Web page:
News Release

HDHHS Office of Public Affairs

Contact: Kathy Barton at 713-794-9998 or Porfirio Villarreal at 713-794-9021

kathybarton@cityofhouston.net, porfirio.villarreal@cityofhouston.net

March 6, 2002

 

Local AIDS Cases Decline; Federal Report Confuses True Scope of Disease Pattern

Officials at the Houston Department of Health and Human Services (HDHHS) report a continuing decline in AIDS case rates for Houston and Harris County since 1997. A recently released federal report which utilized mid-year figures (July through June 1999-2001) and date-of-report data led many media outlets throughout the nation to jump to erroneous conclusions about rising and falling AIDS case rates.

"Various methods of analysis may appear to be in conflict when in fact they are not. Some data analysis methods may also be a measure of work activity, such as the implementation of reporting of HIV infection by name, rather than a reflection of changes in the epidemic," says Kaye Reynolds, HDHHS' HIV/AIDS Surveillance Coordinator.

HDHHS and most state and federal public health agencies utilize the date of diagnosis for public reporting of disease trends. Physicians, laboratories and hospitals are required by law to report communicable diseases, including HIV infection and AIDS, to local public health authorities so that analysis, investigation and prevention efforts can occur. Physicians, laboratories and hospitals may batch reports and delay reporting by weeks or months and local public health authorities may be further delayed in entering cases into data bases for analysis.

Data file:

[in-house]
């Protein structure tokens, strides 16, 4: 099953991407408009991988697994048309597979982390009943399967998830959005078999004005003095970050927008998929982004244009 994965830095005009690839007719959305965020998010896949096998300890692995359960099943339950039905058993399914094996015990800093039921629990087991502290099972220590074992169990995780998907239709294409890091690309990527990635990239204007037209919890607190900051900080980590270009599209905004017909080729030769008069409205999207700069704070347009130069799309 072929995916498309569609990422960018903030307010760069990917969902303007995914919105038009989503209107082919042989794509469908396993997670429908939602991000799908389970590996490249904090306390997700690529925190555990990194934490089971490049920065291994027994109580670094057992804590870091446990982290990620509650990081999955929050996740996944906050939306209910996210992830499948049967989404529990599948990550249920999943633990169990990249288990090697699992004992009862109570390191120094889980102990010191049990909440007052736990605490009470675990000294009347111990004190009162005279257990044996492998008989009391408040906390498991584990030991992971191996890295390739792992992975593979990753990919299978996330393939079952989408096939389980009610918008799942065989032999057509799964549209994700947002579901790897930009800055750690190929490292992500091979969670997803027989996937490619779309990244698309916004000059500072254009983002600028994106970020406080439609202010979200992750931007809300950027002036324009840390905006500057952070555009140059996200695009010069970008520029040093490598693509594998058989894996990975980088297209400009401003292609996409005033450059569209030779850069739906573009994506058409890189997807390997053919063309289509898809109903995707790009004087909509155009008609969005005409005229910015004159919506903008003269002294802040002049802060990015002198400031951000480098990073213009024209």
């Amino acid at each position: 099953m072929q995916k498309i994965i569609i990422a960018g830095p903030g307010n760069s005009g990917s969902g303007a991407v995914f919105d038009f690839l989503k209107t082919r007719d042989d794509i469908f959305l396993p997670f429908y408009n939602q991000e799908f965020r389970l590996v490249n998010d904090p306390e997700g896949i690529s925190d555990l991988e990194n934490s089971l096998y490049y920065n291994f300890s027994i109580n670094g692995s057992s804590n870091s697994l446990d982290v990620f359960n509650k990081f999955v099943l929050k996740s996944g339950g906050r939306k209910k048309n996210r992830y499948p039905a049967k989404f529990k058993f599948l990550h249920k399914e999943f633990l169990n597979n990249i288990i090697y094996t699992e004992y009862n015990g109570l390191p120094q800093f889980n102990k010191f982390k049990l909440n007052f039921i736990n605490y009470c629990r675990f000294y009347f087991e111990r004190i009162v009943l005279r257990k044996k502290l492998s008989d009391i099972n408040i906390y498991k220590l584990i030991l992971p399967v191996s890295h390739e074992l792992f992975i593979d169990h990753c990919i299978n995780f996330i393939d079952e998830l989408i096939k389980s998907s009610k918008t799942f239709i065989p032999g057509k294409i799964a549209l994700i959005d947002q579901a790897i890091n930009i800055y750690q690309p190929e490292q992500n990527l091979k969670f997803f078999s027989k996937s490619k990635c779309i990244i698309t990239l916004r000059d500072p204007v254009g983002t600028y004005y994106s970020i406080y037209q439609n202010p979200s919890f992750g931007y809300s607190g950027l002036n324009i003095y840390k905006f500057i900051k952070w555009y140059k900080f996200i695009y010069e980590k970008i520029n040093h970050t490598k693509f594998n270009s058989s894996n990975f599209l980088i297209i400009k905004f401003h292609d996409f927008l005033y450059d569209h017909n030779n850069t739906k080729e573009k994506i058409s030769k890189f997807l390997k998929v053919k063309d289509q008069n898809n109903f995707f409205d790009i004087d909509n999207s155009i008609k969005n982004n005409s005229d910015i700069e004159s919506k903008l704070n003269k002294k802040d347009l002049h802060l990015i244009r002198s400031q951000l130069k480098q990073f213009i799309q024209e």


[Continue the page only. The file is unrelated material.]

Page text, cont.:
"Statistical analysis for any disease by date of report will often provide seeming peaks and valleys of disease which do not really exist," says Reynolds.

Also case numbers may be affected by changes in the case definition, the medical criteria which defines a disease. A major spike occurred nationally in 1993 when the case definition for AIDS was expanded to include additional opportunistic infections. Because of the new definition, hundreds of new cases locally were reported for disease that began, sometimes, years before (see chart).

The following chart shows superimposed on each other the number of AIDS cases diagnosed in Houston and Harris County in each year and the number of AIDS cases reported the last 20 years. The dashed line represents the number of reported cases, showing various peaks and valleys caused by surveillance changes; the solid line shows the number of AIDS cases diagnosed, a much smoother line with a significant downward trend in the last five years.

Note: to see the color-coded charts better, click here for the pdf version of this news release.

Most of the decrease in the number of AIDS cases diagnosed each year can be attributed to the advances in medical therapy protocols for treatment of HIV infection. Since the advent of highly active antiretoviral therapy (HAART) including protease inhibitors in 1996, many more people are able to live longer and healthier lives with HIV infection, without progressing to the severe illness of immunosuppression that is termed AIDS.

Note: to see the color-coded charts better, click here for the pdf version of this news release.

As can be seen by the above chart, the numbers of people living with reportable HIV disease each year is increasing. The estimate of the total number of people living with HIV disease, whether reportable or not, whether diagnosed or not, exceeds 20,000.

Another important feature of the epidemic is the increasing number of minorities and women living with HIV. Prevention and care efforts are targeted towards addressing both the increasing number of people needing services and prevention messages, as well as the differing populations who need those services and messages.

-end-